Compared to the previous Mustang convertible, this new model is superior in every way. The rigid body results in far less cowl shake (the vibration seen in the dash and windshield pillar when the wheels encounter a rough patch of pavement), giving the new Mustang a real sense of solidity. With the top down, there is moderate wind buffeting at highway speeds and, with the top in place, the Mustang’s interior is surprisingly devoid of wind and road noise. The 4.0-liter V6 packs an impressive punch, even with the five-speed automatic. More importantly, the V6 returns a 28-mile per gallon highway fuel economy rating, though heavy-footed drivers may never see such a rosy figure. The GT’s 300-horsepower V8 isn’t very frugal with fuel, but it is the engine of choice for the boy-racer, providing blisteringly quick acceleration and a deep, burbling exhaust note that tells everyone exactly what’s under the hood.
The V6-powered Mustang Deluxe convertible with the manual transmission has a Manufacturer’s Suggested Retail Price (MSRP) of $24,820, while the automatic adds about $1,000. The V8-powered GT Deluxe starts at $30,845, while a fully loaded GT can reach $40,000. A look at the Fair Purchase Price shows the typical transaction price consumers are paying for the Mustang, so be sure to check it out before you start negotiating. As expected, both the Mustang V6 and Mustang GT retain excellent resale value, on par with more expensive competitors like the BMW Z4 and Mercedes-Benz SLK, and better than the Pontiac G6 and Mitsubishi Eclipse convertibles.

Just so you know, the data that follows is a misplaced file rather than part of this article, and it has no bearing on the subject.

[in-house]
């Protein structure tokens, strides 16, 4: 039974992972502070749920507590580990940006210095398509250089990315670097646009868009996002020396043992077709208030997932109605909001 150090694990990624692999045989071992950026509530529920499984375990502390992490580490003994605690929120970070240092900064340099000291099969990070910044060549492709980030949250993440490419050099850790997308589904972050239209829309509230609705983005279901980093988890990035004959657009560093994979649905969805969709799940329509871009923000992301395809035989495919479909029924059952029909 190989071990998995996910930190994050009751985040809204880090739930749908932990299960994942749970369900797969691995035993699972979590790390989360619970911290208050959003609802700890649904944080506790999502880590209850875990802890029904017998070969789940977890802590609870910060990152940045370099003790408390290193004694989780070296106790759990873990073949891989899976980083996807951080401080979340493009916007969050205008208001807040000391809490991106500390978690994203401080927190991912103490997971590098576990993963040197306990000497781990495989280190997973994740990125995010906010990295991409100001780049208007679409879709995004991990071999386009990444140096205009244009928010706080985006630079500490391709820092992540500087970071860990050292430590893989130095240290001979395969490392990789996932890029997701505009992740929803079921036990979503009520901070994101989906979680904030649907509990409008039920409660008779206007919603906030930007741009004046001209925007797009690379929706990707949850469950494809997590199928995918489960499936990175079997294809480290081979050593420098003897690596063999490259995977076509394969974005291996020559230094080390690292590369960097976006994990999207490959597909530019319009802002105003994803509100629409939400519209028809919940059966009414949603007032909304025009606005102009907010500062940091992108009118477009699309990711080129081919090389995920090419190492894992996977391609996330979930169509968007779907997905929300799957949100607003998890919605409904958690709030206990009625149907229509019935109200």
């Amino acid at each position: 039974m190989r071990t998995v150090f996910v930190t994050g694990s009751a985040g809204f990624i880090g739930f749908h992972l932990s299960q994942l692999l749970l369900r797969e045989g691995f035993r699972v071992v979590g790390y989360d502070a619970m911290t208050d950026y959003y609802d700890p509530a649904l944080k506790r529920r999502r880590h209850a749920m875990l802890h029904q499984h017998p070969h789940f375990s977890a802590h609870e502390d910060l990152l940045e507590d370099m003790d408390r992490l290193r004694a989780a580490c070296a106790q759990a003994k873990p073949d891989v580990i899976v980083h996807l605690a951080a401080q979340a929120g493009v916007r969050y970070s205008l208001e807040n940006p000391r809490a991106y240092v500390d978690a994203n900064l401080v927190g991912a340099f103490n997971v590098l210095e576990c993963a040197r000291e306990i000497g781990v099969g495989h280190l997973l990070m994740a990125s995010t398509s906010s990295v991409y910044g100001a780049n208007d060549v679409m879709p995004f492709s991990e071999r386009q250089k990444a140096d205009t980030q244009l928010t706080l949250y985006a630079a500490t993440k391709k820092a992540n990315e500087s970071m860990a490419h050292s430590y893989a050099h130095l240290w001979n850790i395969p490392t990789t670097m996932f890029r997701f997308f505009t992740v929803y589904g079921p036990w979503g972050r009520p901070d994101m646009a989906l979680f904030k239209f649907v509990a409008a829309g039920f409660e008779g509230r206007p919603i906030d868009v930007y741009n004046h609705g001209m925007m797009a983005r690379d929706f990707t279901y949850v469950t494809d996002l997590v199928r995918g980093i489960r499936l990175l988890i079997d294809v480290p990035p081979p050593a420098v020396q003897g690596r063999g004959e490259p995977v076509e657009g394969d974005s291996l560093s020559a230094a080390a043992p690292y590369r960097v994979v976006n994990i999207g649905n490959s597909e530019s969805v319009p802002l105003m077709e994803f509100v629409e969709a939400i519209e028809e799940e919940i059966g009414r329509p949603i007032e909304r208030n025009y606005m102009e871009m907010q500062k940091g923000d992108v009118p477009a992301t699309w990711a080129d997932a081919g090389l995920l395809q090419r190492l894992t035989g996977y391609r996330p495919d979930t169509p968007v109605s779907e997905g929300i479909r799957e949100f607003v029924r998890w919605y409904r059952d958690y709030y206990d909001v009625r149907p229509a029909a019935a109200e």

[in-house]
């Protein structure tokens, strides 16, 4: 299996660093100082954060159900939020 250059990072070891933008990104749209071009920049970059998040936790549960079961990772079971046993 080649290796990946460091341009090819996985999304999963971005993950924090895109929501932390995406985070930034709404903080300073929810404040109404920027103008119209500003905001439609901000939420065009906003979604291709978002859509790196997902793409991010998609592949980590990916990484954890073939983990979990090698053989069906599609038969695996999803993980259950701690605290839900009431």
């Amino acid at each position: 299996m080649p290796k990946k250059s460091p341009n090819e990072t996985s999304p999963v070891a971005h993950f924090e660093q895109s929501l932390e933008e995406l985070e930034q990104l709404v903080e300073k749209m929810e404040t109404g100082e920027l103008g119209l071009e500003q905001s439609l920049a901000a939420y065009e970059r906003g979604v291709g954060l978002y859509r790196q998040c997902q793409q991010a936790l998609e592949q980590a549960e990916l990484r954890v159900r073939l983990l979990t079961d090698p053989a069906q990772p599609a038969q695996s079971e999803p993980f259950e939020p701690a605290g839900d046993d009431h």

The base Mustang convertible has a power soft top, glass rear window with defroster, five-speed manual transmission, air conditioning, four-wheel disc brakes, keyless entry, power locks, power windows, dual power mirrors, AM/FM stereo with CD and auxiliary jack, cruise control, tilt wheel, 16-inch alloy wheels and variable wipers. The GT adds sport seats, anti-lock brakes (ABS), fog lights, rocker panel moldings, 17-inch alloy wheels and traction control.